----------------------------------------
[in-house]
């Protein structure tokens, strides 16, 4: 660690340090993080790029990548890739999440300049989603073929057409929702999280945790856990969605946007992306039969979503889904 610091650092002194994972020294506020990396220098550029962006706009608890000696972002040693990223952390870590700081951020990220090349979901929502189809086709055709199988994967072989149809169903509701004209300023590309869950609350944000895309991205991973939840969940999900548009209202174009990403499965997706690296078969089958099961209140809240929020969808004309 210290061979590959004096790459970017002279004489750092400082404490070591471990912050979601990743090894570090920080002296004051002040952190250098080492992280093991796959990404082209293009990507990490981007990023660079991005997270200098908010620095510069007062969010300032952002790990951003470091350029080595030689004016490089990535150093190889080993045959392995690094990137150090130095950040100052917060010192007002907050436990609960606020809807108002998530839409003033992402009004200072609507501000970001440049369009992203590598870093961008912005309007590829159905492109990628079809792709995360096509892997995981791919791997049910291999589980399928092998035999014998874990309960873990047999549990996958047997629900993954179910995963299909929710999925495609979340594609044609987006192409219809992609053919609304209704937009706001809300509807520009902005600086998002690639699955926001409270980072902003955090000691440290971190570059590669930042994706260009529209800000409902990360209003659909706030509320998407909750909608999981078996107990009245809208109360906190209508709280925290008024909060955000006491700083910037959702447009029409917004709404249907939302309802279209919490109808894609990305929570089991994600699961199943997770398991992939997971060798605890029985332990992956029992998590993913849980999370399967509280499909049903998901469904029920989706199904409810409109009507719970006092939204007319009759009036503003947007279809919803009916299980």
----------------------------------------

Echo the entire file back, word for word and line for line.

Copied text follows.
[in-house]
């Protein structure tokens, strides 16, 4: 660690340090993080790029990548890739999440300049989603073929057409929702999280945790856990969605946007992306039969979503889904 610091650092002194994972020294506020990396220098550029962006706009608890000696972002040693990223952390870590700081951020990220090349979901929502189809086709055709199988994967072989149809169903509701004209300023590309869950609350944000895309991205991973939840969940999900548009209202174009990403499965997706690296078969089958099961209140809240929020969808004309 210290061979590959004096790459970017002279004489750092400082404490070591471990912050979601990743090894570090920080002296004051002040952190250098080492992280093991796959990404082209293009990507990490981007990023660079991005997270200098908010620095510069007062969010300032952002790990951003470091350029080595030689004016490089990535150093190889080993045959392995690094990137150090130095950040100052917060010192007002907050436990609960606020809807108002998530839409003033992402009004200072609507501000970001440049369009992203590598870093961008912005309007590829159905492109990628079809792709995360096509892997995981791919791997049910291999589980399928092998035999014998874990309960873990047999549990996958047997629900993954179910995963299909929710999925495609979340594609044609987006192409219809992609053919609304209704937009706001809300509807520009902005600086998002690639699955926001409270980072902003955090000691440290971190570059590669930042994706260009529209800000409902990360209003659909706030509320998407909750909608999981078996107990009245809208109360906190209508709280925290008024909060955000006491700083910037959702447009029409917004709404249907939302309802279209919490109808894609990305929570089991994600699961199943997770398991992939997971060798605890029985332990992956029992998590993913849980999370399967509280499909049903998901469904029920989706199904409810409109009507719970006092939204007319009759009036503003947007279809919803009916299980």